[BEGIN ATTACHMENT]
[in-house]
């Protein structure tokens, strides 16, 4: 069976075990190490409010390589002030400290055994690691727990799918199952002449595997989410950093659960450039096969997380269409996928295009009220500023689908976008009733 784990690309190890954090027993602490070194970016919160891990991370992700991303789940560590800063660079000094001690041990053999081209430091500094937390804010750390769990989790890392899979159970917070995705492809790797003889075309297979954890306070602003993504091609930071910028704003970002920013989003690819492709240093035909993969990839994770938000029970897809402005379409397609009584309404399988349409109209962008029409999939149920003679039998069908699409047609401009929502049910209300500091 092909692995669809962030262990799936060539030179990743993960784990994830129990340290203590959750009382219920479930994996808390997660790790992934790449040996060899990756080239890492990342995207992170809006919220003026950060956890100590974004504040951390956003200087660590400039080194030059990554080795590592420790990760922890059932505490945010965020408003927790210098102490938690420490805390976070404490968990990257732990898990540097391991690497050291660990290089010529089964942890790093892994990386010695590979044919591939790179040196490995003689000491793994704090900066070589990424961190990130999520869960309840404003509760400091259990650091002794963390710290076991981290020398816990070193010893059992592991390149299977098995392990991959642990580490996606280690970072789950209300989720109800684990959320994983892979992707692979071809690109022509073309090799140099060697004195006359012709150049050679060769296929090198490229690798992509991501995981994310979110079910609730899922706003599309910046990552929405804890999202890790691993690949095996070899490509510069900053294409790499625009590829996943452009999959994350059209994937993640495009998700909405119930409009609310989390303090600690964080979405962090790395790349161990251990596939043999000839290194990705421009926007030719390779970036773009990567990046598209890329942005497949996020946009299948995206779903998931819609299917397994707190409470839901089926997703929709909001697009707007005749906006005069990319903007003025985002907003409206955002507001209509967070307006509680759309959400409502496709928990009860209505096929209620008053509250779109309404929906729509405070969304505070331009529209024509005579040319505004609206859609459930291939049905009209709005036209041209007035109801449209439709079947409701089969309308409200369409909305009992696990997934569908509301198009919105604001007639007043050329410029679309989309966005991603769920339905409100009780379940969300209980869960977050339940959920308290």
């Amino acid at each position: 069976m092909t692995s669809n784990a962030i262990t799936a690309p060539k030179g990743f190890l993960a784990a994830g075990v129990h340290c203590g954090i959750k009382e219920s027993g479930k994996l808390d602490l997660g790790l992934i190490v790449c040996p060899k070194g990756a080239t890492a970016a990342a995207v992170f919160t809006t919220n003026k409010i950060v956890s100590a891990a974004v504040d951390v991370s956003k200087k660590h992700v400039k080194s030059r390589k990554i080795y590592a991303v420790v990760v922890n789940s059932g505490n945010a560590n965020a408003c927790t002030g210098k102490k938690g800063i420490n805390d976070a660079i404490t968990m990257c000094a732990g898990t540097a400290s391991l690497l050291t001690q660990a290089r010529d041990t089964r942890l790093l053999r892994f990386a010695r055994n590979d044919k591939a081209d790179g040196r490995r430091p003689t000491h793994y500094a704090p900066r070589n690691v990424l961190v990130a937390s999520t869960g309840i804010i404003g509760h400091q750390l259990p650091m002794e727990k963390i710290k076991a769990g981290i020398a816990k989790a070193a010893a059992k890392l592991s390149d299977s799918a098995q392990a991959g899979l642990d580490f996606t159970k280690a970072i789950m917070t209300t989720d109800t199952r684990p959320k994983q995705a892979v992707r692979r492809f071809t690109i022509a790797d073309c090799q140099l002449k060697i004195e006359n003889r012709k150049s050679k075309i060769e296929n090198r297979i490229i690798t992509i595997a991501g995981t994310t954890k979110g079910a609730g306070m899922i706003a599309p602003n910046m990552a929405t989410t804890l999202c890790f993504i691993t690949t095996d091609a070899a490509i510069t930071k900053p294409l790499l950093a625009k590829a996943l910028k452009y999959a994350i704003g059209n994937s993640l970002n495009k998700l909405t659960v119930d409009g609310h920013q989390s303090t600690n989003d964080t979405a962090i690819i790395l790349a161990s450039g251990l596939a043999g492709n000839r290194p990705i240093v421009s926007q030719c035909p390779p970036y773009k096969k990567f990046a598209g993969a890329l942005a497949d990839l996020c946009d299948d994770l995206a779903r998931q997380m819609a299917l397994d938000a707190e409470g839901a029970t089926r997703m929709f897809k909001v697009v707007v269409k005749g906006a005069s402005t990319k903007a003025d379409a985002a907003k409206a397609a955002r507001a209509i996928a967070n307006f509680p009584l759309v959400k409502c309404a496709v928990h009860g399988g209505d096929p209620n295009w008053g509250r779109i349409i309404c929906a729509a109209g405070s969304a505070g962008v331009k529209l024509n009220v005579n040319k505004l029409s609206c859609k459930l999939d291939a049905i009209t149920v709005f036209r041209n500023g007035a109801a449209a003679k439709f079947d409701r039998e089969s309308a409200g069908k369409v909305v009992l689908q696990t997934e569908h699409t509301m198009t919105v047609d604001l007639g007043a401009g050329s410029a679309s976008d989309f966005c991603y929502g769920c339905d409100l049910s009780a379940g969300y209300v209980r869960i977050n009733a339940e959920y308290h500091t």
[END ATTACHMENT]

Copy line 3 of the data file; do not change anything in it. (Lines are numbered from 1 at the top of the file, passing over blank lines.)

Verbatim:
């Amino acid at each position: 069976m092909t692995s669809n784990a962030i262990t799936a690309p060539k030179g990743f190890l993960a784990a994830g075990v129990h340290c203590g954090i959750k009382e219920s027993g479930k994996l808390d602490l997660g790790l992934i190490v790449c040996p060899k070194g990756a080239t890492a970016a990342a995207v992170f919160t809006t919220n003026k409010i950060v956890s100590a891990a974004v504040d951390v991370s956003k200087k660590h992700v400039k080194s030059r390589k990554i080795y590592a991303v420790v990760v922890n789940s059932g505490n945010a560590n965020a408003c927790t002030g210098k102490k938690g800063i420490n805390d976070a660079i404490t968990m990257c000094a732990g898990t540097a400290s391991l690497l050291t001690q660990a290089r010529d041990t089964r942890l790093l053999r892994f990386a010695r055994n590979d044919k591939a081209d790179g040196r490995r430091p003689t000491h793994y500094a704090p900066r070589n690691v990424l961190v990130a937390s999520t869960g309840i804010i404003g509760h400091q750390l259990p650091m002794e727990k963390i710290k076991a769990g981290i020398a816990k989790a070193a010893a059992k890392l592991s390149d299977s799918a098995q392990a991959g899979l642990d580490f996606t159970k280690a970072i789950m917070t209300t989720d109800t199952r684990p959320k994983q995705a892979v992707r692979r492809f071809t690109i022509a790797d073309c090799q140099l002449k060697i004195e006359n003889r012709k150049s050679k075309i060769e296929n090198r297979i490229i690798t992509i595997a991501g995981t994310t954890k979110g079910a609730g306070m899922i706003a599309p602003n910046m990552a929405t989410t804890l999202c890790f993504i691993t690949t095996d091609a070899a490509i510069t930071k900053p294409l790499l950093a625009k590829a996943l910028k452009y999959a994350i704003g059209n994937s993640l970002n495009k998700l909405t659960v119930d409009g609310h920013q989390s303090t600690n989003d964080t979405a962090i690819i790395l790349a161990s450039g251990l596939a043999g492709n000839r290194p990705i240093v421009s926007q030719c035909p390779p970036y773009k096969k990567f990046a598209g993969a890329l942005a497949d990839l996020c946009d299948d994770l995206a779903r998931q997380m819609a299917l397994d938000a707190e409470g839901a029970t089926r997703m929709f897809k909001v697009v707007v269409k005749g906006a005069s402005t990319k903007a003025d379409a985002a907003k409206a397609a955002r507001a209509i996928a967070n307006f509680p009584l759309v959400k409502c309404a496709v928990h009860g399988g209505d096929p209620n295009w008053g509250r779109i349409i309404c929906a729509a109209g405070s969304a505070g962008v331009k529209l024509n009220v005579n040319k505004l029409s609206c859609k459930l999939d291939a049905i009209t149920v709005f036209r041209n500023g007035a109801a449209a003679k439709f079947d409701r039998e089969s309308a409200g069908k369409v909305v009992l689908q696990t997934e569908h699409t509301m198009t919105v047609d604001l007639g007043a401009g050329s410029a679309s976008d989309f966005c991603y929502g769920c339905d409100l049910s009780a379940g969300y209300v209980r869960i977050n009733a339940e959920y308290h500091t």